Female Urinary Incontinence Treatment - Denver, CO
Urinary incontinence is an extremely common issue, especially in women who are aging. However, if you’re struggling to stay clean and facing social stigma, there are plenty of treatment options available for you.
At the Advanced Women’s Health Institute, we have the expertise to offer you a variety of options for treating urinary incontinence and vaginal prolapse. We’ll work with you to develop a personalized treatment plan that works for you.
If you need relief from urinary incontinence, schedule an appointment with us today.
FAQs on Urinary Incontinence
What is urinary incontinence?
Urinary incontinence is the involuntary loss of urine, which becomes a social and hygienic problem. A few common types of incontinence we see include:
- Stress incontinence: Involuntary loss of urine due to physical increases in intra-abdominal pressure, such as coughing, sneezing, laughing or lifting heavy things.
- Urge incontinence: When the bladder suddenly contracts involuntarily and expels urine.
- Mixed incontinence: The woman has both forms of incontinence at the same time.
What causes urinary incontinence?
Stress incontinence can be caused by:
- Pregnancy and vaginal delivery
- Chronic constipation
- Frequent coughing from asthma or smoking
- Urethral sphincter deficiency
Urge urinary incontinence can be caused by:
- Advancing age
- Spinal injury
Pelvic prolapse may or may not be associated with incontinence.
What are the symptoms of urinary incontinence?
Stress incontinence occurs when pressure is placed on the bladder. Urge incontinence is associated with a sudden urge to go to the bathroom, followed by involuntary leakage. Women can have both stress and urge incontinence, called mixed incontinence. Frequent urination is common in both forms of incontinence.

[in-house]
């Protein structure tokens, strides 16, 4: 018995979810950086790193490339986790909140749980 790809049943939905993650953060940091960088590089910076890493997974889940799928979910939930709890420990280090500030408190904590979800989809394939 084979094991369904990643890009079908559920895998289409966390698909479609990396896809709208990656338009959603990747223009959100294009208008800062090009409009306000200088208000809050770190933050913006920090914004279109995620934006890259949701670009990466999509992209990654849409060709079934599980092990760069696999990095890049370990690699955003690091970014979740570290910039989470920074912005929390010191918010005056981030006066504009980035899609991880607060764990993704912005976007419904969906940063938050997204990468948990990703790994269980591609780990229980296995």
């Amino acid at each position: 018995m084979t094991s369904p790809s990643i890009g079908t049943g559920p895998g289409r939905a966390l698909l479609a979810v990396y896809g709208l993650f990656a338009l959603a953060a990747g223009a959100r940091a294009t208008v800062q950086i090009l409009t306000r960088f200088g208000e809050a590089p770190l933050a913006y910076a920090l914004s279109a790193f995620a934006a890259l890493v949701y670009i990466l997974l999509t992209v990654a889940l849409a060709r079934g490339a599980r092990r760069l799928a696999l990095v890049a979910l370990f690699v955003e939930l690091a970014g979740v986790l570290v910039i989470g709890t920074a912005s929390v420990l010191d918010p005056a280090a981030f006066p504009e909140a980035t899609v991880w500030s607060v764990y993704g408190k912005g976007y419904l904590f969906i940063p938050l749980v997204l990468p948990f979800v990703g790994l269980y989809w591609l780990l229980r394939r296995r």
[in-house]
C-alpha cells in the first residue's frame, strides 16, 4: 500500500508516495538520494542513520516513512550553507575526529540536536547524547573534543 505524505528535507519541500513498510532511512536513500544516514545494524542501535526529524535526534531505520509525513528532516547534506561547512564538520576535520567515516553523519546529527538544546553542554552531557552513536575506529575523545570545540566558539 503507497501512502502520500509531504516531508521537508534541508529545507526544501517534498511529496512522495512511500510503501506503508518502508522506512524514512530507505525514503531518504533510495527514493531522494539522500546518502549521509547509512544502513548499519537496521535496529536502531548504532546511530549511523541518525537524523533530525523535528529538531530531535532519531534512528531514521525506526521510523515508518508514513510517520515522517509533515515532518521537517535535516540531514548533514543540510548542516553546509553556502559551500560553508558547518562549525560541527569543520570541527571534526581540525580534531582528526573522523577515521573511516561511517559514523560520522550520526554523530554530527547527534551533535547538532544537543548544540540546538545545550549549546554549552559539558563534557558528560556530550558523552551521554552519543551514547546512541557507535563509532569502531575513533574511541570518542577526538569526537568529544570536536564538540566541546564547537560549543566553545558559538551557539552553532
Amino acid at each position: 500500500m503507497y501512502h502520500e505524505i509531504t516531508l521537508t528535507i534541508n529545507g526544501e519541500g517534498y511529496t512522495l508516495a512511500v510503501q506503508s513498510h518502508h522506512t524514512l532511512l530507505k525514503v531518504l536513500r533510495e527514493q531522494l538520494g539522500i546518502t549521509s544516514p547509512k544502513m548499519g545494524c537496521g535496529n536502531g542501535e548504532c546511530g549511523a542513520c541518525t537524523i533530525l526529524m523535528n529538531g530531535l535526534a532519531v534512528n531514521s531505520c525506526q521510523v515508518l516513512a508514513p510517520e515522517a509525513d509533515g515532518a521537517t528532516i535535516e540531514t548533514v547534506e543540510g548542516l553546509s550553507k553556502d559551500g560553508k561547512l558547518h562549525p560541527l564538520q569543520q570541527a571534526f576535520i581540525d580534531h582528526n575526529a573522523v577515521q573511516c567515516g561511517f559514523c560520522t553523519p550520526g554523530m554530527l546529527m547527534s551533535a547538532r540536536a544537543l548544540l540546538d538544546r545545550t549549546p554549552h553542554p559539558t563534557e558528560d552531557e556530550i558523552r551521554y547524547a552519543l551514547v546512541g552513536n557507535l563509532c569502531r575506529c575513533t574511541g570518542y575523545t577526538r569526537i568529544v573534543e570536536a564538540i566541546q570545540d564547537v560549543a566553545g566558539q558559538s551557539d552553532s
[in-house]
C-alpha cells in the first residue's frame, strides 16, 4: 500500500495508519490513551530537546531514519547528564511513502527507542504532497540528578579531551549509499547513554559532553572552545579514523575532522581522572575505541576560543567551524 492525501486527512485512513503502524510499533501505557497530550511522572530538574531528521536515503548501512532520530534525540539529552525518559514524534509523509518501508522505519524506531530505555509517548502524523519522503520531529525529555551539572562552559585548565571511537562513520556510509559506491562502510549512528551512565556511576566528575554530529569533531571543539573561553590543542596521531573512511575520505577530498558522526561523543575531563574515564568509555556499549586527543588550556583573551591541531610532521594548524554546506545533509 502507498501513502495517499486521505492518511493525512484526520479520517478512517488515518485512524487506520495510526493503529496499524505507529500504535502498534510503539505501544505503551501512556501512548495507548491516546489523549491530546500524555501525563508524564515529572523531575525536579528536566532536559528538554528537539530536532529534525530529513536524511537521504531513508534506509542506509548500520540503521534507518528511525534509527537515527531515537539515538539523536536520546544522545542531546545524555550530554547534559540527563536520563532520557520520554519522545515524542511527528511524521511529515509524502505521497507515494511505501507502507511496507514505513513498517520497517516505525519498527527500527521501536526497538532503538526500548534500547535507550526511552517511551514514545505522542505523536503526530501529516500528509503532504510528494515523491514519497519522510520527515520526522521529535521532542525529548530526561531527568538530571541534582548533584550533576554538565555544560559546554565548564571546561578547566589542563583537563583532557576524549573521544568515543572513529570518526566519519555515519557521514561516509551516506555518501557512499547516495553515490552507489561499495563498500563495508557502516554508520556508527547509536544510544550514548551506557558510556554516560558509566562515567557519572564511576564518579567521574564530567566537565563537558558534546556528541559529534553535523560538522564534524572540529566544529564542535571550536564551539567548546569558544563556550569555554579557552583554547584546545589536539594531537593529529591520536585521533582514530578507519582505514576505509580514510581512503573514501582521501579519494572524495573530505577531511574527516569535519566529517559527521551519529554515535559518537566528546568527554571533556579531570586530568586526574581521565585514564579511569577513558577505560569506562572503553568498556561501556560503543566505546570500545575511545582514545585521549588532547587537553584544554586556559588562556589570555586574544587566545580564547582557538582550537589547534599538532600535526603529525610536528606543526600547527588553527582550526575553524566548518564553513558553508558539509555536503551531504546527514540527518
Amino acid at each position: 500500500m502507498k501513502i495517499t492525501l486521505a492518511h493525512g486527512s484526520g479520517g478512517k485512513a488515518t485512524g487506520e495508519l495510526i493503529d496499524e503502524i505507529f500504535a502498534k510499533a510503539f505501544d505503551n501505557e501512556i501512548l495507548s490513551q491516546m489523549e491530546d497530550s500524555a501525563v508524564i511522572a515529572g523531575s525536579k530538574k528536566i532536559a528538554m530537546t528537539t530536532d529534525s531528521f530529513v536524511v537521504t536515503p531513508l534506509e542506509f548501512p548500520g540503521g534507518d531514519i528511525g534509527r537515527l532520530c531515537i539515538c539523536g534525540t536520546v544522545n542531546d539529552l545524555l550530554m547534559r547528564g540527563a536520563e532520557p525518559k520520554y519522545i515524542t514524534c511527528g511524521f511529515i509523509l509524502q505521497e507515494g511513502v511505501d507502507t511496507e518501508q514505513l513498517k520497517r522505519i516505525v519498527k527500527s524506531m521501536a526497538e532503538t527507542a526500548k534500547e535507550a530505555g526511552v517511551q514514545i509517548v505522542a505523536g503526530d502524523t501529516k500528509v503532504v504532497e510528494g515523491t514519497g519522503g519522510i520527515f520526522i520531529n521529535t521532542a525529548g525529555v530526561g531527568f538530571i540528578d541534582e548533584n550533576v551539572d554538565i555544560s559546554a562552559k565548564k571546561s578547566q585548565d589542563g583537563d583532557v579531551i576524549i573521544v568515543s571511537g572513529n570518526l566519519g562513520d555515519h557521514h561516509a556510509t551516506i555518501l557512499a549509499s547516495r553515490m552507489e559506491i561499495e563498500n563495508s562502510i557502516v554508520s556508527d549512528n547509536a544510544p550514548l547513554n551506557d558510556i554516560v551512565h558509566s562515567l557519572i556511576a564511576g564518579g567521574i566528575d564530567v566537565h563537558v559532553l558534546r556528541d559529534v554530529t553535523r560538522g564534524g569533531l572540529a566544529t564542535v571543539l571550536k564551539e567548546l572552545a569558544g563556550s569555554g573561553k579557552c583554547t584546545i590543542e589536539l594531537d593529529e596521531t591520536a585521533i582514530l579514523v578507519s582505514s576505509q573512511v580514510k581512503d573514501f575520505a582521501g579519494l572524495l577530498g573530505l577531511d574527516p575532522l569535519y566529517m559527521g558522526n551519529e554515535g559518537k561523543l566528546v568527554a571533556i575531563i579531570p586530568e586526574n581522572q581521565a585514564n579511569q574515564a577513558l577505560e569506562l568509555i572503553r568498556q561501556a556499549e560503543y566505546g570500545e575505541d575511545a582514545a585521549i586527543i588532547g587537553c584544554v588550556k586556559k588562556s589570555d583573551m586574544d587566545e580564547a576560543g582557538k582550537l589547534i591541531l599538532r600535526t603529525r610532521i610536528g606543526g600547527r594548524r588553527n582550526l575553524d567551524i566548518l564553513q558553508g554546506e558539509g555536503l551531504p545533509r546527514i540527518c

How is urinary incontinence diagnosed?
There are several steps involved in diagnosing urinary incontinence. These include:
- History: What activities are associated with the incontinence?
- Physical examination: Is there prolapse or not?
- Stress test: Coughing, valsalva maneuver (forcible pushing).
- Urodynamics: Catheters are placed in the bladder to measure spontaneous contractions of the bladder.
How many women have urinary incontinence?
Despite the social stigma associated with bladder control, urinary incontinence is an extremely common problem, especially in women. Urinary incontinence affects:
- 20-30% of young women
- 30-40% of middle aged women
- 30-50% of older women
When women have incontinence, about 40-50% have stress incontinence, 10-20% have urge incontinence and 30-40% have mixed incontinence.
What is the best treatment option for urinary incontinence?
Nonsurgical management options for incontinence include:
- Behavior modification: Bladder training, timed voiding, pelvic muscle exercises (Kegel's), biofeedback
- Devices: Vaginal cones and pessaries
- Medicines: Oxybutynin and other anticholinergic medications can help urge incontinence. Estrogen replacement can be given and may be helpful.
Surgical management options may be best for those with vaginal prolapse. These options include:
- Slings: These are helpful for stress incontinence. When mixed incontinence is present many women report less problems with urge incontinence after a sling is used to fix the stress incontinence.
- Neuromodulation: An electrical signal can inhibit unexpected bladder contractions. This therapy can be intermittent and done in individual sessions. A permanent implant is sometimes required.